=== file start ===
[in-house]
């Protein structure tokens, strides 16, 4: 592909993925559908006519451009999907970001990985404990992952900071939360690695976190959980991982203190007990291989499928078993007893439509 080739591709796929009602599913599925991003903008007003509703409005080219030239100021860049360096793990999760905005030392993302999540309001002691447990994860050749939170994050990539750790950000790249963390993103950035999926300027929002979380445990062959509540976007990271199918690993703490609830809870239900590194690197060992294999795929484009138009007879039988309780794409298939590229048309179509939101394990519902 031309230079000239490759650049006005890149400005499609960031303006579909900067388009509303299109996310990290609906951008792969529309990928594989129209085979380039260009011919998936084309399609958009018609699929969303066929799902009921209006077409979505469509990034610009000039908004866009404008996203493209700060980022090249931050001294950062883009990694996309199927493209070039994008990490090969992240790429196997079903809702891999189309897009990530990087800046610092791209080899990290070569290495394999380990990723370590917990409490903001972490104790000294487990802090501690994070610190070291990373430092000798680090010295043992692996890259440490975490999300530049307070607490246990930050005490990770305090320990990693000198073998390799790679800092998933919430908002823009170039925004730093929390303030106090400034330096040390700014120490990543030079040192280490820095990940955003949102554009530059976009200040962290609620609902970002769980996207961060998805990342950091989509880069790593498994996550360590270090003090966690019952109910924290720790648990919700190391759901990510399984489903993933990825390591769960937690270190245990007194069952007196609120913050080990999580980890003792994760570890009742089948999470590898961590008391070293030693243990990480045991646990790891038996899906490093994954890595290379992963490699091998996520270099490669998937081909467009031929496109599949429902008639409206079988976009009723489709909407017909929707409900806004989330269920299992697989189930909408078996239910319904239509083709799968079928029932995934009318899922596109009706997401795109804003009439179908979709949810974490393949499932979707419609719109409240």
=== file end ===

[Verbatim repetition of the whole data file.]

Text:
[in-house]
């Protein structure tokens, strides 16, 4: 592909993925559908006519451009999907970001990985404990992952900071939360690695976190959980991982203190007990291989499928078993007893439509 080739591709796929009602599913599925991003903008007003509703409005080219030239100021860049360096793990999760905005030392993302999540309001002691447990994860050749939170994050990539750790950000790249963390993103950035999926300027929002979380445990062959509540976007990271199918690993703490609830809870239900590194690197060992294999795929484009138009007879039988309780794409298939590229048309179509939101394990519902 031309230079000239490759650049006005890149400005499609960031303006579909900067388009509303299109996310990290609906951008792969529309990928594989129209085979380039260009011919998936084309399609958009018609699929969303066929799902009921209006077409979505469509990034610009000039908004866009404008996203493209700060980022090249931050001294950062883009990694996309199927493209070039994008990490090969992240790429196997079903809702891999189309897009990530990087800046610092791209080899990290070569290495394999380990990723370590917990409490903001972490104790000294487990802090501690994070610190070291990373430092000798680090010295043992692996890259440490975490999300530049307070607490246990930050005490990770305090320990990693000198073998390799790679800092998933919430908002823009170039925004730093929390303030106090400034330096040390700014120490990543030079040192280490820095990940955003949102554009530059976009200040962290609620609902970002769980996207961060998805990342950091989509880069790593498994996550360590270090003090966690019952109910924290720790648990919700190391759901990510399984489903993933990825390591769960937690270190245990007194069952007196609120913050080990999580980890003792994760570890009742089948999470590898961590008391070293030693243990990480045991646990790891038996899906490093994954890595290379992963490699091998996520270099490669998937081909467009031929496109599949429902008639409206079988976009009723489709909407017909929707409900806004989330269920299992697989189930909408078996239910319904239509083709799968079928029932995934009318899922596109009706997401795109804003009439179908979709949810974490393949499932979707419609719109409240």